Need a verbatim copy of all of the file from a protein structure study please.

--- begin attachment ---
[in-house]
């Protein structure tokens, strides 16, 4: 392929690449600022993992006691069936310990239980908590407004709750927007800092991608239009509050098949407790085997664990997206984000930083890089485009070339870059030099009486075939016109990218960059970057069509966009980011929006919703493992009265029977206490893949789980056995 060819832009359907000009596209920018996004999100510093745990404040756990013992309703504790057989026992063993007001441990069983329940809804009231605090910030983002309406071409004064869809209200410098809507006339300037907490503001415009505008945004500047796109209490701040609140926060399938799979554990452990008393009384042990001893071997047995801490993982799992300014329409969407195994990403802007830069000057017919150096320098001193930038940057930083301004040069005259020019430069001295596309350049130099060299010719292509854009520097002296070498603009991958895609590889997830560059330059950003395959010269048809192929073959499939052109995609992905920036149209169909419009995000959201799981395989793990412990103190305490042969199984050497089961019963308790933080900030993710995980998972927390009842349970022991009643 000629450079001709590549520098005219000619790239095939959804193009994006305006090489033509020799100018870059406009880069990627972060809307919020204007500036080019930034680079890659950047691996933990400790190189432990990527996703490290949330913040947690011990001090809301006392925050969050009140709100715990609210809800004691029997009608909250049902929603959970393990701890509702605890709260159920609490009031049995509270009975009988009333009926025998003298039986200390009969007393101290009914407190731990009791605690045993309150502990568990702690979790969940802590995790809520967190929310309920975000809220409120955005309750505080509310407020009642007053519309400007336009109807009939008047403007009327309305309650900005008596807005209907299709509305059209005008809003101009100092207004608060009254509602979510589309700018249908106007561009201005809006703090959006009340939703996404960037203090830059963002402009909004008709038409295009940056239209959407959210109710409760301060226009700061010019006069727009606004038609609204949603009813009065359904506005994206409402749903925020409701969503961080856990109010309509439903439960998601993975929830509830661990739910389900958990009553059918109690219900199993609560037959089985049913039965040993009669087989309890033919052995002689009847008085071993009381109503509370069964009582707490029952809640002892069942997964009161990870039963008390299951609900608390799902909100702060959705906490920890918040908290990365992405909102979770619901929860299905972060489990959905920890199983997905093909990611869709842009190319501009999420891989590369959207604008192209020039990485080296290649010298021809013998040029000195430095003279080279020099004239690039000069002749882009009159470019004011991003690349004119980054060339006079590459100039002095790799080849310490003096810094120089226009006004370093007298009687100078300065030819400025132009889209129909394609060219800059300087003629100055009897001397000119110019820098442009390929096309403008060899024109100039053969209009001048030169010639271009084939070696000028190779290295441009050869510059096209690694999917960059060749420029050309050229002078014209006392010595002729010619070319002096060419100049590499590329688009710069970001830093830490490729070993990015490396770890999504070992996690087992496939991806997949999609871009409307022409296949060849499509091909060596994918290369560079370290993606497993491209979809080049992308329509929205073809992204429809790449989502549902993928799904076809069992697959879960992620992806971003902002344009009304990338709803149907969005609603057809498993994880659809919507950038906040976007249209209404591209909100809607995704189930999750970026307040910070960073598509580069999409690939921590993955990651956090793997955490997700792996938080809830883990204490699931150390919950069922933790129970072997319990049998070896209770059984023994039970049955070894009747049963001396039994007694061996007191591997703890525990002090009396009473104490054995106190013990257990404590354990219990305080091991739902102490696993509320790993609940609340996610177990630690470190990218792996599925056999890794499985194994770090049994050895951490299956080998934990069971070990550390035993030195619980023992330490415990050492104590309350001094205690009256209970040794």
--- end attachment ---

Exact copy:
[in-house]
């Protein structure tokens, strides 16, 4: 392929690449600022993992006691069936310990239980908590407004709750927007800092991608239009509050098949407790085997664990997206984000930083890089485009070339870059030099009486075939016109990218960059970057069509966009980011929006919703493992009265029977206490893949789980056995 060819832009359907000009596209920018996004999100510093745990404040756990013992309703504790057989026992063993007001441990069983329940809804009231605090910030983002309406071409004064869809209200410098809507006339300037907490503001415009505008945004500047796109209490701040609140926060399938799979554990452990008393009384042990001893071997047995801490993982799992300014329409969407195994990403802007830069000057017919150096320098001193930038940057930083301004040069005259020019430069001295596309350049130099060299010719292509854009520097002296070498603009991958895609590889997830560059330059950003395959010269048809192929073959499939052109995609992905920036149209169909419009995000959201799981395989793990412990103190305490042969199984050497089961019963308790933080900030993710995980998972927390009842349970022991009643 000629450079001709590549520098005219000619790239095939959804193009994006305006090489033509020799100018870059406009880069990627972060809307919020204007500036080019930034680079890659950047691996933990400790190189432990990527996703490290949330913040947690011990001090809301006392925050969050009140709100715990609210809800004691029997009608909250049902929603959970393990701890509702605890709260159920609490009031049995509270009975009988009333009926025998003298039986200390009969007393101290009914407190731990009791605690045993309150502990568990702690979790969940802590995790809520967190929310309920975000809220409120955005309750505080509310407020009642007053519309400007336009109807009939008047403007009327309305309650900005008596807005209907299709509305059209005008809003101009100092207004608060009254509602979510589309700018249908106007561009201005809006703090959006009340939703996404960037203090830059963002402009909004008709038409295009940056239209959407959210109710409760301060226009700061010019006069727009606004038609609204949603009813009065359904506005994206409402749903925020409701969503961080856990109010309509439903439960998601993975929830509830661990739910389900958990009553059918109690219900199993609560037959089985049913039965040993009669087989309890033919052995002689009847008085071993009381109503509370069964009582707490029952809640002892069942997964009161990870039963008390299951609900608390799902909100702060959705906490920890918040908290990365992405909102979770619901929860299905972060489990959905920890199983997905093909990611869709842009190319501009999420891989590369959207604008192209020039990485080296290649010298021809013998040029000195430095003279080279020099004239690039000069002749882009009159470019004011991003690349004119980054060339006079590459100039002095790799080849310490003096810094120089226009006004370093007298009687100078300065030819400025132009889209129909394609060219800059300087003629100055009897001397000119110019820098442009390929096309403008060899024109100039053969209009001048030169010639271009084939070696000028190779290295441009050869510059096209690694999917960059060749420029050309050229002078014209006392010595002729010619070319002096060419100049590499590329688009710069970001830093830490490729070993990015490396770890999504070992996690087992496939991806997949999609871009409307022409296949060849499509091909060596994918290369560079370290993606497993491209979809080049992308329509929205073809992204429809790449989502549902993928799904076809069992697959879960992620992806971003902002344009009304990338709803149907969005609603057809498993994880659809919507950038906040976007249209209404591209909100809607995704189930999750970026307040910070960073598509580069999409690939921590993955990651956090793997955490997700792996938080809830883990204490699931150390919950069922933790129970072997319990049998070896209770059984023994039970049955070894009747049963001396039994007694061996007191591997703890525990002090009396009473104490054995106190013990257990404590354990219990305080091991739902102490696993509320790993609940609340996610177990630690470190990218792996599925056999890794499985194994770090049994050895951490299956080998934990069971070990550390035993030195619980023992330490415990050492104590309350001094205690009256209970040794």